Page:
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Health Policy. 2011 Oct;102(2-3):223-8. doi: 10.1016/j.healthpol.2011.02.005. Epub 2011 Mar 24.

The Leapfrog initiative for intensive care unit physician staffing and its impact on intensive care unit performance: a narrative review.

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  • Section of Critical Care, Department of Medicine, Drexel University College of Medicine, 245 N. 15th Street, Mail Stop 107, NCB 12th Floor, Philadelphia, PA 19102, USA. James.Gasperino@DrexelMed.edu

Abstract

The field of critical care has changed markedly in recent years to accommodate a growing population of chronically critically ill patients. New administrative structures have evolved to include divisions, departments, and sections devoted exclusively to the practice of critical care medicine. On an individual level, the ability to manage complex multisystem critical illnesses and to introduce invasive monitoring devices defines the intensivist. On a systems level, critical care services managed by an intensivist-led multidisciplinary team are now recognized by their ability to efficiently utilize hospital resources and improve patient outcomes. Due to the numerous cost and quality issues related to the delivery of critical care medicine, intensive care unit physician staffing (IPS) has become a charged subject in recent years. Although the federal government has played a large role in regulating best practices by physicians, other third parties have entered the arena. Perhaps the most influential of these has been The Leapfrog Group, a consortium representing 130 employers and 65 Fortune 500 companies that purchase health care for their employees. This group has proposed specific regulatory guidelines for IPS that are purported to result in substantial cost containment and improved quality of care. This narrative review examines the impact of The Leapfrog Group's recommendations on critical care delivery in the United States.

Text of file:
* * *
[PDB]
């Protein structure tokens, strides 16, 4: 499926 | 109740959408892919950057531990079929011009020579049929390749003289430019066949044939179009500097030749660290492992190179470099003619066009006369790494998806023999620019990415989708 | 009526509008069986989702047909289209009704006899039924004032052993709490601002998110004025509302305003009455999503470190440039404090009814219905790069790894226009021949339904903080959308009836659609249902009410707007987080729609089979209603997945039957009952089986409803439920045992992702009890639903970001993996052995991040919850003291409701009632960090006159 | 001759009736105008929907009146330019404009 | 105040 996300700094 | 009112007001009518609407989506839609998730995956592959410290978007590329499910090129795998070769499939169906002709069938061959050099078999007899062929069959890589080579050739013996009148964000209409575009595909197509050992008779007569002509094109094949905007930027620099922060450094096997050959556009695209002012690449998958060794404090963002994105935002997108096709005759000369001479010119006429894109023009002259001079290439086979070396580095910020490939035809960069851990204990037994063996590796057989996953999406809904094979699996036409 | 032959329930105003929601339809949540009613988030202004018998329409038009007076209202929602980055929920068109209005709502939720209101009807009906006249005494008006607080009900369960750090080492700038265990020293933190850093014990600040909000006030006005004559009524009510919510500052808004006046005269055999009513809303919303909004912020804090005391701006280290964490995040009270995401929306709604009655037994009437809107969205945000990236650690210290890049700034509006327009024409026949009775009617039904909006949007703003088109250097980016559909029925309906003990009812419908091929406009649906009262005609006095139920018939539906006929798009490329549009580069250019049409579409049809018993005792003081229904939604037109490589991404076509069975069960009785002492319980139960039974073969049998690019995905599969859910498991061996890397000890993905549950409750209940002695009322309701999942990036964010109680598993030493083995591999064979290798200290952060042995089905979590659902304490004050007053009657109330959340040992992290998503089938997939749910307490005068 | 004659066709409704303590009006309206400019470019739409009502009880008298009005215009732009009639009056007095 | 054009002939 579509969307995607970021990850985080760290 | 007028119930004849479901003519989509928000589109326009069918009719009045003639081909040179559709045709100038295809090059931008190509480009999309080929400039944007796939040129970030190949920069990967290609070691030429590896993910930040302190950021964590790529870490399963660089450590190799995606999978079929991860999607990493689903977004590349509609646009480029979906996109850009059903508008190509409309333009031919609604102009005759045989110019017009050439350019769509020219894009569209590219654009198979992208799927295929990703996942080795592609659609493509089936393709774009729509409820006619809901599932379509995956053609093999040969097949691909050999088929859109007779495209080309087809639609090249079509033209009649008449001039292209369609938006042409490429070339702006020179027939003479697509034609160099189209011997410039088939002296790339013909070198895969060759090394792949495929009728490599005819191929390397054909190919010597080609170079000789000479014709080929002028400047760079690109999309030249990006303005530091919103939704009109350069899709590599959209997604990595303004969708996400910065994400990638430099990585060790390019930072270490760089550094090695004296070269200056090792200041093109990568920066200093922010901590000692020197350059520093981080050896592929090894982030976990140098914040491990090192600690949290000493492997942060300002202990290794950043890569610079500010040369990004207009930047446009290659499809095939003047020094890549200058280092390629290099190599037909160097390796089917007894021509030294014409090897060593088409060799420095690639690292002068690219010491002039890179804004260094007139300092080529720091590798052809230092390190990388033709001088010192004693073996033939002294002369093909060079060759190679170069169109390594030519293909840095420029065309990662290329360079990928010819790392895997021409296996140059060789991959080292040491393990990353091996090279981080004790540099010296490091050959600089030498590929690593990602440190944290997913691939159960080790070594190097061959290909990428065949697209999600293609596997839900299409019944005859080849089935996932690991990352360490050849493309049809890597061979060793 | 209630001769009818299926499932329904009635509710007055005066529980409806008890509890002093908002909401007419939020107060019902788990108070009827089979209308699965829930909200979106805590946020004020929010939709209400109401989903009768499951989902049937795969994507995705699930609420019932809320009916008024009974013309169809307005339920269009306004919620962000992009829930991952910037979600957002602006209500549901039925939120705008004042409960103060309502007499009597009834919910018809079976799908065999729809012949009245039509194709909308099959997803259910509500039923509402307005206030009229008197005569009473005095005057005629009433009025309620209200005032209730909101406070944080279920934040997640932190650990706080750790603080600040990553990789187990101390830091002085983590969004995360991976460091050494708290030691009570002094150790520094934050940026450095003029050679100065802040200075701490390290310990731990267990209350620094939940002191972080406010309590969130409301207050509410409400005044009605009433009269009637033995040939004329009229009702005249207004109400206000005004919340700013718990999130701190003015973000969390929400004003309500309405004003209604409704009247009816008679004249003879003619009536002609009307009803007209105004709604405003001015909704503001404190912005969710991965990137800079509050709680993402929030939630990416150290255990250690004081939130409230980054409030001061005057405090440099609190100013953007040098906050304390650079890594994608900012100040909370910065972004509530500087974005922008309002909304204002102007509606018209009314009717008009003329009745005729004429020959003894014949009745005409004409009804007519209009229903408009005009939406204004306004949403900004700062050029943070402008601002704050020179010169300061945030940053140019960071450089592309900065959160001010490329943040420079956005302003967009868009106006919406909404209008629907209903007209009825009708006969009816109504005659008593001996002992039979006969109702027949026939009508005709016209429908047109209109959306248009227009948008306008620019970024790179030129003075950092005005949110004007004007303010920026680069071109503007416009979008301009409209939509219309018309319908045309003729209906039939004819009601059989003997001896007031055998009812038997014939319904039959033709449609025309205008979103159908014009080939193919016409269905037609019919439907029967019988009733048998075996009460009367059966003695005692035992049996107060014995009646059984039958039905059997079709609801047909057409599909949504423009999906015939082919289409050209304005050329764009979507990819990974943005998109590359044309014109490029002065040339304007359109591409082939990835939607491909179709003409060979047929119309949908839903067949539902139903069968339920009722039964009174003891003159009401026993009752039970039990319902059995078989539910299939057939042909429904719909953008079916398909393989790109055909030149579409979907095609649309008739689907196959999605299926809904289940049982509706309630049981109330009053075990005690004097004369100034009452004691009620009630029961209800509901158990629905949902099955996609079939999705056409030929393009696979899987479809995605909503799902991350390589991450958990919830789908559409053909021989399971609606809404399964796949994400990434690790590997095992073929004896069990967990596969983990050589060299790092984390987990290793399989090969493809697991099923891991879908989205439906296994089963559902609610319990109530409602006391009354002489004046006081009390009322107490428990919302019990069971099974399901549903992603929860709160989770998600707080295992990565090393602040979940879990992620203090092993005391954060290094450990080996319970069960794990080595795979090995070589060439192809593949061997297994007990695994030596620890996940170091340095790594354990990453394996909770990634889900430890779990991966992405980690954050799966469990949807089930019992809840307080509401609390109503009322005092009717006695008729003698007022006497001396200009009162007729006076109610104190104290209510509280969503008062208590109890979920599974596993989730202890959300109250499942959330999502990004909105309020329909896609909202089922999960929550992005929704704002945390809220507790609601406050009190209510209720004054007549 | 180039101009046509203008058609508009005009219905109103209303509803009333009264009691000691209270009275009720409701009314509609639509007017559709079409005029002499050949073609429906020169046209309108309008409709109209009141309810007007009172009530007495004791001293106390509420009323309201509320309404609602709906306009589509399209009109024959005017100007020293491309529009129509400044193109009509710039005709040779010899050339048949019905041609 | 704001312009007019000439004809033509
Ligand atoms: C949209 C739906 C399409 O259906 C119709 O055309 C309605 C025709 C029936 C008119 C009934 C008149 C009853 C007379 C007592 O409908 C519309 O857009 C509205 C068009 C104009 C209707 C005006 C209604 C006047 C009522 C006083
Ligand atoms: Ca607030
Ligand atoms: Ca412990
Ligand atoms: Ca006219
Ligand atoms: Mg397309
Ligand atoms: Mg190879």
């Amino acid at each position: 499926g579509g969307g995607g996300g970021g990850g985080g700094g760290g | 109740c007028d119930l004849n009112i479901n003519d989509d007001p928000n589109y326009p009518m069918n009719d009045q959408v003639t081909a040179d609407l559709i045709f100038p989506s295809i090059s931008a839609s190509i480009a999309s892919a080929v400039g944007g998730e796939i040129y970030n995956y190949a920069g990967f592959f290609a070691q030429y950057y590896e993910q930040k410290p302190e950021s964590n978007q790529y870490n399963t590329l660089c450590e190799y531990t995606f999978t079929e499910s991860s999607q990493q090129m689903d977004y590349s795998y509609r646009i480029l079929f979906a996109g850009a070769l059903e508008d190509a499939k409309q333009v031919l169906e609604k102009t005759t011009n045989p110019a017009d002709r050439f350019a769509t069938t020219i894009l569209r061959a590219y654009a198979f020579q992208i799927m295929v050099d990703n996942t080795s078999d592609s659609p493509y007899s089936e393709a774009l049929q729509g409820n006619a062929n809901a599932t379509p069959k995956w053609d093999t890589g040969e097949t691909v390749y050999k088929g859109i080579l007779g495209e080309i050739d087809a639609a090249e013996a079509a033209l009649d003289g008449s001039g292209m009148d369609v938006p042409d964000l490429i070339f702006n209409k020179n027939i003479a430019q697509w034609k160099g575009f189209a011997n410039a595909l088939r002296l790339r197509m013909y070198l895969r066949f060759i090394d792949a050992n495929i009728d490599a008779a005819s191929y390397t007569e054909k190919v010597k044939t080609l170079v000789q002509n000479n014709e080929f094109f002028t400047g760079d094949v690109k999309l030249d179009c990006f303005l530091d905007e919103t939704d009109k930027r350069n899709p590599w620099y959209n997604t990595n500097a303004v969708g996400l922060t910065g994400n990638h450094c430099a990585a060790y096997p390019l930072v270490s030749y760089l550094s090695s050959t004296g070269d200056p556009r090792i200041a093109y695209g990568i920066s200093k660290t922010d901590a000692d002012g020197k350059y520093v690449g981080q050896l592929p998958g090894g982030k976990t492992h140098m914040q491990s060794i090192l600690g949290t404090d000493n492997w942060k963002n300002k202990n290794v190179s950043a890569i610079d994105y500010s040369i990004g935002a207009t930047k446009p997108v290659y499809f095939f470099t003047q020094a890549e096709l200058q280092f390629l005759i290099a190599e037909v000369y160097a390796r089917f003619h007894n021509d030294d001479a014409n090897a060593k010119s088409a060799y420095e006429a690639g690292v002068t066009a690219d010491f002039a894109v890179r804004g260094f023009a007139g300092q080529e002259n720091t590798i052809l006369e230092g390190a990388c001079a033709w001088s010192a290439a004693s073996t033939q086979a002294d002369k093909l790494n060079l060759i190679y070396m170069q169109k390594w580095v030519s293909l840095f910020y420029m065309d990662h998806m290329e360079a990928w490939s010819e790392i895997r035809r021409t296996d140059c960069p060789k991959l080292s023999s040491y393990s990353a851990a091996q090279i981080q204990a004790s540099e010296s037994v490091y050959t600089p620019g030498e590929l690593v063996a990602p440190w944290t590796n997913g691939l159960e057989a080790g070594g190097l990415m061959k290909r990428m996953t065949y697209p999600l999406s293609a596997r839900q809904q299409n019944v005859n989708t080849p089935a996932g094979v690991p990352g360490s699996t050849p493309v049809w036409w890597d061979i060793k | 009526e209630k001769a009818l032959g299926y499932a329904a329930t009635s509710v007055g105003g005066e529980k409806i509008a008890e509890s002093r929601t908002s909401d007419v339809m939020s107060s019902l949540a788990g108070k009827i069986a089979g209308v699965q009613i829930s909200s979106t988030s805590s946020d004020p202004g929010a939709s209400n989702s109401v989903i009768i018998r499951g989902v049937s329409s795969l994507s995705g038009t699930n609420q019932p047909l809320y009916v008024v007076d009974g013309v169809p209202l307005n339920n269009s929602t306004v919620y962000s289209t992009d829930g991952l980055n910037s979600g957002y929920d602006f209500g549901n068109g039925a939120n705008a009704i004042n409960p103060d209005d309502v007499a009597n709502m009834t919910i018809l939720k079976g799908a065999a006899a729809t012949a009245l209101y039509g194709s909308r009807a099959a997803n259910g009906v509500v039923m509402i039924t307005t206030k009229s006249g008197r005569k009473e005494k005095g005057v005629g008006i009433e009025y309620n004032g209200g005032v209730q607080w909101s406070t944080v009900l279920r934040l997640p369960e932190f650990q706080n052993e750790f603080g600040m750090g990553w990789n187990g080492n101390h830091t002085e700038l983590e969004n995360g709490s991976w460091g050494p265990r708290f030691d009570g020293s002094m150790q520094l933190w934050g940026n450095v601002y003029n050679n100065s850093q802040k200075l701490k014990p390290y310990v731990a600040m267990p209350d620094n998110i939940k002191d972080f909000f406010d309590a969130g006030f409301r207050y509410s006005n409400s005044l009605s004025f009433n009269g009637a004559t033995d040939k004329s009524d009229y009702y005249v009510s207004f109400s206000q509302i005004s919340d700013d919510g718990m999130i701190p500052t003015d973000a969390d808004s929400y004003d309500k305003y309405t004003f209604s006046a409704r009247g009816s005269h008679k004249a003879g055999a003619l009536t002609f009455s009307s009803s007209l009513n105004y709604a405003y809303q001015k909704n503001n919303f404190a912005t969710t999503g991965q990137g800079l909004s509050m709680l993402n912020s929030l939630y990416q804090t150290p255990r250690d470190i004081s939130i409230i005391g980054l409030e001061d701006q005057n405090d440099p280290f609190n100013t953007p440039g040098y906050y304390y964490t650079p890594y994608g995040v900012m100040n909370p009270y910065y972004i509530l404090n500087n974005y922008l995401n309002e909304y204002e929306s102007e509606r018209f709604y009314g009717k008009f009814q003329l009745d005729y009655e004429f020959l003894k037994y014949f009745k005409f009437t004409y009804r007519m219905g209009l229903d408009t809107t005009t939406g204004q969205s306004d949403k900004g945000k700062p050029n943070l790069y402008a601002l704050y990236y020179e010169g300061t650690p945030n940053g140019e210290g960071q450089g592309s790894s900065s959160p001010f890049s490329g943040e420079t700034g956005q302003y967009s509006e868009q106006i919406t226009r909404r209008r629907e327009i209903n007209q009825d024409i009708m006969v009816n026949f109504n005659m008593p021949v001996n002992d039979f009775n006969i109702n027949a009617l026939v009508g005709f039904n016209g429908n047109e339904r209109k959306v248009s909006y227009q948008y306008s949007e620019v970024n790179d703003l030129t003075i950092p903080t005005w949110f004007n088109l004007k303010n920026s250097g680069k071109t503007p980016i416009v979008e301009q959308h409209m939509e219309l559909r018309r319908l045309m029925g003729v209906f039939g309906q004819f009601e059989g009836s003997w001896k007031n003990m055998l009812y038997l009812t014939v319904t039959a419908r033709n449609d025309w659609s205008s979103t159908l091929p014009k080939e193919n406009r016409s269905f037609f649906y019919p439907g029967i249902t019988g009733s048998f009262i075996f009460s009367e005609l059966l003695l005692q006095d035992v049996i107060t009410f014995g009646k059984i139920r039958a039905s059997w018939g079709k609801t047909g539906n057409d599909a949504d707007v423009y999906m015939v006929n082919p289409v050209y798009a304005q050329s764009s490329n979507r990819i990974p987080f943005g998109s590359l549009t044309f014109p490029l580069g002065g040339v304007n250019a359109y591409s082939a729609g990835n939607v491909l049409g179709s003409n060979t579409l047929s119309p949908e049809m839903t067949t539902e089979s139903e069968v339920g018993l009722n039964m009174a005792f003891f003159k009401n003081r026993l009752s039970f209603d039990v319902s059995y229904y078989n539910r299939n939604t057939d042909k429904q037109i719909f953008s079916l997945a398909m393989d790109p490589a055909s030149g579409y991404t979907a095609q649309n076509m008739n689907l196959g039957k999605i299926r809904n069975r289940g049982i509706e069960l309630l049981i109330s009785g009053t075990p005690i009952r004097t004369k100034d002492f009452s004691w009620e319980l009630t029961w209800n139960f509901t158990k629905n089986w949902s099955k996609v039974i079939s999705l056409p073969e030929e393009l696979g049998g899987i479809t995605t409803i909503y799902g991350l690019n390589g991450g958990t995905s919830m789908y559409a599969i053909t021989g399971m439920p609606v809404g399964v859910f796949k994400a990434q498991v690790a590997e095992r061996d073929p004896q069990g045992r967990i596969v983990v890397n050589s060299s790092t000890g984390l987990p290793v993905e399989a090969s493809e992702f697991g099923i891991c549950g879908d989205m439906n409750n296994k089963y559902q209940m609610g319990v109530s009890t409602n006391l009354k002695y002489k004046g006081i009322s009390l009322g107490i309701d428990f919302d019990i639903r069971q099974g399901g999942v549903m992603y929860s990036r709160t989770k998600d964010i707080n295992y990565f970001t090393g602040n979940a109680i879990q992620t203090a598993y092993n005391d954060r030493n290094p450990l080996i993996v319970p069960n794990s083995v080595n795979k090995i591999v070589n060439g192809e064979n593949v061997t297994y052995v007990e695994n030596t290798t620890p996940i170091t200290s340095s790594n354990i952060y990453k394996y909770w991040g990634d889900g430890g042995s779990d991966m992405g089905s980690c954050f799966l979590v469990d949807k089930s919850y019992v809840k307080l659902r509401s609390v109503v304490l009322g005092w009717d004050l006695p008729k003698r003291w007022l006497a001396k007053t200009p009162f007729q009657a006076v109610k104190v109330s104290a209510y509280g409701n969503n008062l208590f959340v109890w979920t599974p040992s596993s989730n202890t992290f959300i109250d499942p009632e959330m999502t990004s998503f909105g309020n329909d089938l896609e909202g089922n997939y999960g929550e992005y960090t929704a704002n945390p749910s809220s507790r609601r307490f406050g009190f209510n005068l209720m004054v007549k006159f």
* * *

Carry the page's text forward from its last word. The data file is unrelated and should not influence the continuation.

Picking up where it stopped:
Copyright © 2011 Elsevier Ireland Ltd. All rights reserved.

PMID:
21439669
[PubMed - indexed for MEDLINE]
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